Note: This is a concept and not a real world product made by Valve.
Over the last one and a half decades, Valve and Steam as a platform have come a long way. With around 90 million monthly users Steam is the biggest video game distribution platform for PC, MacOS and Linux operating systems. As a platform that has been around since 2003, lots of iterations have been released and improved over time.
Besides being a storefront to buy and download video games and connecting players around the world, Valve is also a pioneer in regards to Virtual Reality technology. On top of that, Valve is actively developing video games with Source 2, their in-house game engine, and Steamworks. The latter consits of multiple different tools and services to help configure, manage and operate games on Steam.
State of Steam's Ingame Overlay
Around 2010, Valve introduced an ingame overlay that lets players use practical tools to further enhance the experience without leaving a game. These tools consist of a web browser, displaying time, achievements, screenshots, guides, friends information and more. Since its release it hasn't seen a lot of updates so we are taking a deep dive into the Steam Overlay today.
Recreating the Original Feel
Looking at the current version of the Steam Overlay tells us a lot about what the initial goals for the overlay were. Quick, compact access to information while still being in the game. Although this still holds true to todays standards, the overlay looks dated and lacks crucial information that users need in a modern era of gaming.
Only recently Valve released a new update of the Steam Library which changes the overall look and feel of Steam. From dark grey to a brighter palette with blurred backgrounds. This new look will be a major drive in this Steam Overlay concept to modernize the look of Steam's Overlay, while still preserving the initial structure.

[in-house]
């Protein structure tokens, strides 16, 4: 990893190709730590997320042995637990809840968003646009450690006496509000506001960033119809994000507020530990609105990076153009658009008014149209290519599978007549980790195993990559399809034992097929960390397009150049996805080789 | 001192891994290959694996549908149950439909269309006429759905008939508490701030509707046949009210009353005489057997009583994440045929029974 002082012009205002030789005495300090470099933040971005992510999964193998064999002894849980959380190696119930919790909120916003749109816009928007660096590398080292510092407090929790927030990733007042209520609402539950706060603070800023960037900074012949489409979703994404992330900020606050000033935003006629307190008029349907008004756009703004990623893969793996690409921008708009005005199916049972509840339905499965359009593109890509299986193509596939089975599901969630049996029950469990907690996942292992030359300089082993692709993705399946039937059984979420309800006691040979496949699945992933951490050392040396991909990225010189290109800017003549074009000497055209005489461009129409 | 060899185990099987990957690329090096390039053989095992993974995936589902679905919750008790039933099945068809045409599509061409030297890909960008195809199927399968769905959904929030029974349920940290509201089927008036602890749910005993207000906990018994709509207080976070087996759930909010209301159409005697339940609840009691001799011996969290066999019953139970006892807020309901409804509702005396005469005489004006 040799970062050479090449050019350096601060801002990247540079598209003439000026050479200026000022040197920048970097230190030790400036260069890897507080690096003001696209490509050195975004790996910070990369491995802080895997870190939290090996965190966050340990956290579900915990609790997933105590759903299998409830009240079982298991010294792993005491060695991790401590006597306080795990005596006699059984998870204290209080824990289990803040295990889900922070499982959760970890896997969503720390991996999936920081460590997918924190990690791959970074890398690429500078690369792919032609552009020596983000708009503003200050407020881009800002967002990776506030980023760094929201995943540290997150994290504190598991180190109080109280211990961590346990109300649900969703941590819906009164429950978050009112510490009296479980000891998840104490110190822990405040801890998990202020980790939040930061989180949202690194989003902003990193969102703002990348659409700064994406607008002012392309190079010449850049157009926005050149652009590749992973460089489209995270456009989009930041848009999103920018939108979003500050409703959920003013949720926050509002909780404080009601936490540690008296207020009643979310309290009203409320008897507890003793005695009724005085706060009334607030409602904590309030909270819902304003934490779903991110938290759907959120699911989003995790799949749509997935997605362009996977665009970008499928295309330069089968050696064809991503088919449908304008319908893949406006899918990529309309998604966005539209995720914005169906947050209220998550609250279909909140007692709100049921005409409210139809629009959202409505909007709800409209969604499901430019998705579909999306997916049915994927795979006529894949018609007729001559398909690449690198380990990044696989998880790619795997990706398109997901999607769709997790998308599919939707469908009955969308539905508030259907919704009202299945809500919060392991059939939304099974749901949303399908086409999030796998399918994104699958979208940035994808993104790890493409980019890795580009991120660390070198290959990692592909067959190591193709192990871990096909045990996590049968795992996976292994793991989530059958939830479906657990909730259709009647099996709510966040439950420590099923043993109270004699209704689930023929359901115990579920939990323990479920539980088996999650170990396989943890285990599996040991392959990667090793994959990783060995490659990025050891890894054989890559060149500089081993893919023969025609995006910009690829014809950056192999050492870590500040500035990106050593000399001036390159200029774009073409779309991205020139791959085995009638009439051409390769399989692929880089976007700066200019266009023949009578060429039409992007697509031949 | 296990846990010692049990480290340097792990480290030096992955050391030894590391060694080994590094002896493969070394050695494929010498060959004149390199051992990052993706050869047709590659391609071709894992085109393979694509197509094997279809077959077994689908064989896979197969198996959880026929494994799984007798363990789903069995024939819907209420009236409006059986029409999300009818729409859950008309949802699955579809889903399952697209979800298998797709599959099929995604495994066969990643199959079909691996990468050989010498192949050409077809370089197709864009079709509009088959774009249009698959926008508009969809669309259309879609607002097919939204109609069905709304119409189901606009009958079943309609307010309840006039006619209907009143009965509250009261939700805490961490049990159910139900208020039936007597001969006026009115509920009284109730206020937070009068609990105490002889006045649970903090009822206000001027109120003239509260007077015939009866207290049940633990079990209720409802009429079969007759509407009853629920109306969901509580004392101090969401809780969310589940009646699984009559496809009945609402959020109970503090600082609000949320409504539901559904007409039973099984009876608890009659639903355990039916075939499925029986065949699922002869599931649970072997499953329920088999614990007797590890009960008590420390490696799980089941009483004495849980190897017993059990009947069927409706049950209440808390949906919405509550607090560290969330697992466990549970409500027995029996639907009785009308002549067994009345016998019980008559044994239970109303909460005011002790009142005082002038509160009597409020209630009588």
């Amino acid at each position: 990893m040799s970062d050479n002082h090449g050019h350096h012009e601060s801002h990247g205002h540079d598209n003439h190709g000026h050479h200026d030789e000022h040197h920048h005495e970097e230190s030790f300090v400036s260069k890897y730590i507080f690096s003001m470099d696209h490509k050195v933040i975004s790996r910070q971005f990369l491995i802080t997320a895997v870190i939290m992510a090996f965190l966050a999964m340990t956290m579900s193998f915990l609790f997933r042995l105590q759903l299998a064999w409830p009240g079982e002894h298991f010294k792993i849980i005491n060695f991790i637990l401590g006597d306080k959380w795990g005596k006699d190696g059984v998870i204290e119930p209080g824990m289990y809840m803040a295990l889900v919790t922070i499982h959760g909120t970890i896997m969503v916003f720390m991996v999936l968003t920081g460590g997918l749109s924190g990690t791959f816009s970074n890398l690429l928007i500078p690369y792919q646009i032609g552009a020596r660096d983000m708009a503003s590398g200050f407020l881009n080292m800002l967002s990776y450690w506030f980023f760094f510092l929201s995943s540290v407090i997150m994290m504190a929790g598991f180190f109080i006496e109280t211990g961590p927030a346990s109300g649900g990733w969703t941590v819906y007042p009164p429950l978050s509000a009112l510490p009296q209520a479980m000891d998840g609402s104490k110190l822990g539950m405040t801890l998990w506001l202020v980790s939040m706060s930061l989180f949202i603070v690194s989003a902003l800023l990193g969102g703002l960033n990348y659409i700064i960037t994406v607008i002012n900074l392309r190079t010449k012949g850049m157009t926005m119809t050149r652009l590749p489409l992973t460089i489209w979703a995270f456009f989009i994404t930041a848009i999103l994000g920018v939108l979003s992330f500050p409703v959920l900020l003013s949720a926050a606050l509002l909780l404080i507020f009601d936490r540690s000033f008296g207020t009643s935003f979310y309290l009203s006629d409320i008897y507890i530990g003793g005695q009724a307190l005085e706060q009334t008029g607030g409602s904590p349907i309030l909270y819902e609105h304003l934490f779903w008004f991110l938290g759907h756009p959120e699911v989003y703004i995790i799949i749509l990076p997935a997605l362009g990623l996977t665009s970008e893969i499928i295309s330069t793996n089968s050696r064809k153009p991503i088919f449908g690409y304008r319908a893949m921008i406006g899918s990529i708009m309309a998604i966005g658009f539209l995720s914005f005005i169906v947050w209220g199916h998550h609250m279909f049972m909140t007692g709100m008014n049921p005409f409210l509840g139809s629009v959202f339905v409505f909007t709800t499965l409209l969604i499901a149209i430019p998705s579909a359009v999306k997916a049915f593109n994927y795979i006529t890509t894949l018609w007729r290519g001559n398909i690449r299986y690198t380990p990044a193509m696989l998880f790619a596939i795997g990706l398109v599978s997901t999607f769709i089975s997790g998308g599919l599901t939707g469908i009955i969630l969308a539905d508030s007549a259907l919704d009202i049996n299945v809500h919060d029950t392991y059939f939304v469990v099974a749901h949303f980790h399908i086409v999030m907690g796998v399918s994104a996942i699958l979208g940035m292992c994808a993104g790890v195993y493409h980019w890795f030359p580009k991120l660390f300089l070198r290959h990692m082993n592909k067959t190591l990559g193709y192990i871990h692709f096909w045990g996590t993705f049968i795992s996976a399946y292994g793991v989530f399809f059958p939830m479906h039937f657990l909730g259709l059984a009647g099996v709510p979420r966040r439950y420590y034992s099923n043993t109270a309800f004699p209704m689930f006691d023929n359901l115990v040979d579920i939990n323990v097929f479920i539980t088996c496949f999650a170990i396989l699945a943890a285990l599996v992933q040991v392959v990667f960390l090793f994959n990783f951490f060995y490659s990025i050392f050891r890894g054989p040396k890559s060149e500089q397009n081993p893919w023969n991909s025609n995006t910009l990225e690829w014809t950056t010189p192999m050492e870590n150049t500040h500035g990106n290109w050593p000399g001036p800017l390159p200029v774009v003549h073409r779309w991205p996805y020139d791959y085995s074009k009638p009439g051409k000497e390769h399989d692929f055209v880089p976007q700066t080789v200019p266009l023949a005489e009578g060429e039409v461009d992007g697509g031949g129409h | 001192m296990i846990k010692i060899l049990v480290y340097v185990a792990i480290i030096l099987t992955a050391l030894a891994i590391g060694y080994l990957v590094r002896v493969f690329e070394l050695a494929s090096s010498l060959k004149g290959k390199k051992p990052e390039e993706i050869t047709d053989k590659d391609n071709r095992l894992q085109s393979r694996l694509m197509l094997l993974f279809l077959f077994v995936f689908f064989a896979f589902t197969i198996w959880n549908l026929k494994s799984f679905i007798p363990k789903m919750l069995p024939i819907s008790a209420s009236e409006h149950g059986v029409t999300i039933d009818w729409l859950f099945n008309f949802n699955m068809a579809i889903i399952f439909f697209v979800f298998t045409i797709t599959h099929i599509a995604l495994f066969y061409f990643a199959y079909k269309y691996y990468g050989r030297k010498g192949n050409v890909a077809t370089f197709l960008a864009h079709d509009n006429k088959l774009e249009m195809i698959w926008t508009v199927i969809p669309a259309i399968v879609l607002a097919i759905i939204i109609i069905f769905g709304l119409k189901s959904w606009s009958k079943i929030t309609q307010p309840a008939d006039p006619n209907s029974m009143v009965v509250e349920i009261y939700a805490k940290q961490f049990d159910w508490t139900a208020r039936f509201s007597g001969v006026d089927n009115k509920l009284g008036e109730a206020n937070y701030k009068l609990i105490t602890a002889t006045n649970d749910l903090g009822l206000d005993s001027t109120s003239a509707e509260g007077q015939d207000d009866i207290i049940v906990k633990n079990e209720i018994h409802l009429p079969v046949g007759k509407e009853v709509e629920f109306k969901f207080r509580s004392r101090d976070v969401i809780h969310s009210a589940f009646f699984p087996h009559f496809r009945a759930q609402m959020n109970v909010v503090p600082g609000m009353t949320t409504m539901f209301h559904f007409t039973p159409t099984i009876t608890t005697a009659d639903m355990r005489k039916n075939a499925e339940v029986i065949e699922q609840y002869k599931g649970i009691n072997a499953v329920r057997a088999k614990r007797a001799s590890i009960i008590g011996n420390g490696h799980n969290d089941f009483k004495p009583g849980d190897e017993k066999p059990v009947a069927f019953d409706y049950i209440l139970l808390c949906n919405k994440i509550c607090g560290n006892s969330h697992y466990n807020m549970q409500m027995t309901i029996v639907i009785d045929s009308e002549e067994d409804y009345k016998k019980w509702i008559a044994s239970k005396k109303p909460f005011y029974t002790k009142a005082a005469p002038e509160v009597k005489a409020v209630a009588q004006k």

Reimagined Steam Overlay
Now to the fun part. Redesigning an overlay that is almost 10 years old is a challenge if you want to keep the core structure intact. The only component that is completely revamped is the web browser, featuring new interesting ways to get the desired information. From modern features such as hotkeys to speed up the interaction for power users, to first party extensions that allow users to quickly search for a gaming related solution.
Core Overlay Components
The tile design is here to stay and has been redesigned to fit the current color scheme of Steam's new library. I've rearranged the tiles to better fit the users needs. Friends and Achievements are prominent features that require a lot of real estate, while others are accessible with only a click away. New additions are a news feed and Steam Workshop integration.
Undoubtedly the most used feature is Steam Friends. The concept shows a scrollable approach that lists friends that are playing the same game on top of the component. Underneath we highlight friends that are online or in other games. The header has the ability to quickly open the invite menu for quick access, and to filter / search friends. The latter is especially useful for users that have hundreds of friends, making it easy to highlight the friends that are important.
Achieving something always feels good. So does unlocking Steam Achievements, which are now presented in a bolder way with updated looks and modern hover states. A new little addition is a progress bar to showcase how close you are to complete a certain achievement.
Capturing your favorite moments with friends is something you remember for a long time. The Screenshot tile gives the user the ability to quickly see the hotkey they need to press to take screenshots, as well as access to the Screenshot Uploader. Clicking on the hotkey will open the settings module to change the shortcut to something different.